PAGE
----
You are here
Blog: Planting trees to save the forests: the benefits of commercial plantations (Carole Megevand)
This blog post was submitted by Carole Megevand, Sr. Natural Resources Management Specialist and Forest Lead for the World Bank Group
When we think about meeting the resource needs of a growing population, issues of food and water security often come to mind. But there is another type of resource that also deserves attention, because rising demand for it not only presents a supply problem for consumers, but also has direct and devastating impacts on natural ecosystems and on our climate. That resource is wood.
In 2012, over 1.5 billion m³ of industrial roundwood were harvested to be used in furniture, paper and construction materials (Indufor, 2012). This demand could quadruple by 2050, to 6 billion m³ every year. Increased wood consumption has been particularly dramatic in Africa, where about 80% of households rely on wood for their energy needs (IEA, 2014). Overall, Africa consumes more wood than any other continent (GEF, 2013).
Unfortunately, most of the global demand for wood has historically been met by cutting down natural forests. Although agriculture continues to be leading driver of global deforestation and degradation, demand for wood has actually had greater deforestation impacts in certain areas. Between 2000 and 2010 in Indonesia, more forests were cut down to establish fast wood plantations for pulp and paper than for oil palm plantations and coal mining (Abood et al., 2014). Across the tropics, poor logging practices and over-harvesting are primary causes of forest degradation. (Hosonuma et al., 2012). The decimation of natural forests can have detrimental effects on people’s access to forest products, as well as on biodiversity and ecosystem services. Deforestation is also a major contributor of global carbon dioxide emissions, second only to fossil fuels (Van de Werf et al., 2009).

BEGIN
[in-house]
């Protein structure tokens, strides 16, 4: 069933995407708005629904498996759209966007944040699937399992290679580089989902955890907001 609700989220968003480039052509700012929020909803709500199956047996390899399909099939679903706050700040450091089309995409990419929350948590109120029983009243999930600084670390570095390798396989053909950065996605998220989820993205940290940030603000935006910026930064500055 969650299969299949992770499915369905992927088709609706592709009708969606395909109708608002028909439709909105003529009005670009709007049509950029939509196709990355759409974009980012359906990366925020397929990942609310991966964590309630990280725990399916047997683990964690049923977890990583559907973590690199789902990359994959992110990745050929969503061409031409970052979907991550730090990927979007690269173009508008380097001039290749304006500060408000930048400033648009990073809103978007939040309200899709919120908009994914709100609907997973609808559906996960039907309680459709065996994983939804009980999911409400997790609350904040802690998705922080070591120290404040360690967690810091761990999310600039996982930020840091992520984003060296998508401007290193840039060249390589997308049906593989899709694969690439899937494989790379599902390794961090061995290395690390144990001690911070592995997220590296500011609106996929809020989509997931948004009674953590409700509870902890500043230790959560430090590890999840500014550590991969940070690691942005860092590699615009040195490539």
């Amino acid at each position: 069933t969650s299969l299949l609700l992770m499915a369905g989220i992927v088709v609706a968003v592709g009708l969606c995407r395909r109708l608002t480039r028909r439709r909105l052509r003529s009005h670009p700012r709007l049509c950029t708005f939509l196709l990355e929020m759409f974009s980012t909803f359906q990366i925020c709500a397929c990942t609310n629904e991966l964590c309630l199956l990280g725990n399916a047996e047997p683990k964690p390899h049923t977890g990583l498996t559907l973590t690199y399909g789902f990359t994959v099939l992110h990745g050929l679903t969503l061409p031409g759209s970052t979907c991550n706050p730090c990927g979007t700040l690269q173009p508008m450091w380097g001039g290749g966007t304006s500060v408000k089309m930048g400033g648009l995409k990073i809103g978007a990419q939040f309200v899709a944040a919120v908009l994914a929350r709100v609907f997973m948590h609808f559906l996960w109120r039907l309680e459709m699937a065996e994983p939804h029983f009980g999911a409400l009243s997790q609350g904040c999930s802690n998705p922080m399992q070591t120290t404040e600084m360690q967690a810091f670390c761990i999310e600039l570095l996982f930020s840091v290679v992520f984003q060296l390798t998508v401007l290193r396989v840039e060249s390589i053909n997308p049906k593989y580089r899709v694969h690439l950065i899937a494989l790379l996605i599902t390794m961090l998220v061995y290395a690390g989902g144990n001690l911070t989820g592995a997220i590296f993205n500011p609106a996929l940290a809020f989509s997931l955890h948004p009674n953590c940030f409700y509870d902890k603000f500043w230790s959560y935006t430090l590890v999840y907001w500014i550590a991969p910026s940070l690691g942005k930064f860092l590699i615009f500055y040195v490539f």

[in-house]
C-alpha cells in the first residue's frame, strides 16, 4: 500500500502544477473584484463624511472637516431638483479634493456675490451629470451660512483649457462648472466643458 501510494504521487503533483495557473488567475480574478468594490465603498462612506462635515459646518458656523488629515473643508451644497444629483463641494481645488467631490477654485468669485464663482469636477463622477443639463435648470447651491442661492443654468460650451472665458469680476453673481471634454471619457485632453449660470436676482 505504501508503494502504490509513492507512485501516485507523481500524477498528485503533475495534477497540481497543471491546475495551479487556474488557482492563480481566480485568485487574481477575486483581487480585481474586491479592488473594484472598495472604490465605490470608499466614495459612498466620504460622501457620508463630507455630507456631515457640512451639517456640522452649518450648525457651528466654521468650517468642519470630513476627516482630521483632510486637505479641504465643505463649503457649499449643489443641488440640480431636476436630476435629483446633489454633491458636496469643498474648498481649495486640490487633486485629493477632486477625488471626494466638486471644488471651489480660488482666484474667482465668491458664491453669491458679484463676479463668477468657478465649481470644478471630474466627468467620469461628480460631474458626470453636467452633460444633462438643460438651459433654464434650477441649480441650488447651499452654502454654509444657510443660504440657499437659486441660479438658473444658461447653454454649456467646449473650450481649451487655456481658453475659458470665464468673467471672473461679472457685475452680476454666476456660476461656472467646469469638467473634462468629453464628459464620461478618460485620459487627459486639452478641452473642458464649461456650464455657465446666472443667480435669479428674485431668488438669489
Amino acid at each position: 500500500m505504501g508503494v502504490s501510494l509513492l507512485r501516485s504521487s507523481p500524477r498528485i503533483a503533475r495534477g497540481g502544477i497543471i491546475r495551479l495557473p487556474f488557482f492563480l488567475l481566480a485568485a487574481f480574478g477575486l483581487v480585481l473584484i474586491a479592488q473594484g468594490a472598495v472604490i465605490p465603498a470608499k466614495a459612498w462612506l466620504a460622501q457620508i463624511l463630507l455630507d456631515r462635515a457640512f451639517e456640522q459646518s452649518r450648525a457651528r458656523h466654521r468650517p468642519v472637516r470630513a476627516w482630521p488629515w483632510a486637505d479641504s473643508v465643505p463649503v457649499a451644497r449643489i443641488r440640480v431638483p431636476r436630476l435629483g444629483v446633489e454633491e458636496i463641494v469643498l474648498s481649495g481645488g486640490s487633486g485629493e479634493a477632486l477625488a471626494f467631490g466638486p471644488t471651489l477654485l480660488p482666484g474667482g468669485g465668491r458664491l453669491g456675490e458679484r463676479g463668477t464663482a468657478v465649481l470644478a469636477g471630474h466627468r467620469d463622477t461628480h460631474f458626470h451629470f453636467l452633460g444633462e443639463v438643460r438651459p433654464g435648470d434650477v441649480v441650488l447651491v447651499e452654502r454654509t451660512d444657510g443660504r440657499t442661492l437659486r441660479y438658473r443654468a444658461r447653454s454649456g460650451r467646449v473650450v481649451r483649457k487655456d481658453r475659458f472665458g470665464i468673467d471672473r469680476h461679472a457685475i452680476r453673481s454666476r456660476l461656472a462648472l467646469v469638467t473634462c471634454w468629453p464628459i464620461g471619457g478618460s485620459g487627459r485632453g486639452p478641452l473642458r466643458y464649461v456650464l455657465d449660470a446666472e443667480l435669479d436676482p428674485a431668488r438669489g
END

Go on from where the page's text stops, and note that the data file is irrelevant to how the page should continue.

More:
However, planted forests are in a position to change this trend, as I noted in El País in September 2015.
The area under commercial plantation has increased rapidly over the last 25 years, growing by over 110 million hectares. Most of these plantations are in the U.S., China, Brazil, India and Indonesia, but Africa also presents significant potential for timber investment (as well as for growing consumption). Plantations currently meet about a third of global roundwood demand; with smart and sustained investment efforts, plantations could play an even greater role, and help to take the pressure off of natural forests.
Moreover, if carefully designed and managed, commercial plantations can provide many of the same benefits as natural forests. These include improved water flow, habitat for plants and animals, and jobs, income and wood resources for people. In fact, every aspect of commercial planting is a source of employment, from land preparation to planting and maintaining trees. Many countries have experience planting and restoring forests, and they could expand their activities. Others, such as Colombia, are new to the idea but are keen to make the most of their favorable growing conditions, which represent a promising opportunity for millions of hectares of commercial forest.
However, it is vitally important that plantations programs be well managed, particularly in terms of respecting the rights and interests of local communities. They also need to be sustainable, by complementing - not replacing - natural forests and other native ecosystems. Ideally, commercial plantations should reclaim degraded lands, such as former cattle pastures. In China, which has increased forest area by 3 million hectares per year since 2000 (FAO, 2011), most new forests were planted on land that had not been forested in recent times, and three-quarters of these plantations consisted of native species.
When done correctly and at scale, plantations offer a very viable solution for meeting growing wood demand, providing sustainable livelihoods and benefits for people, and protecting natural forests.
For stories and updates on related activities, follow us on twitter and facebook, or subscribe to our mailing list for regular updates.
Last Updated : 12-19-2016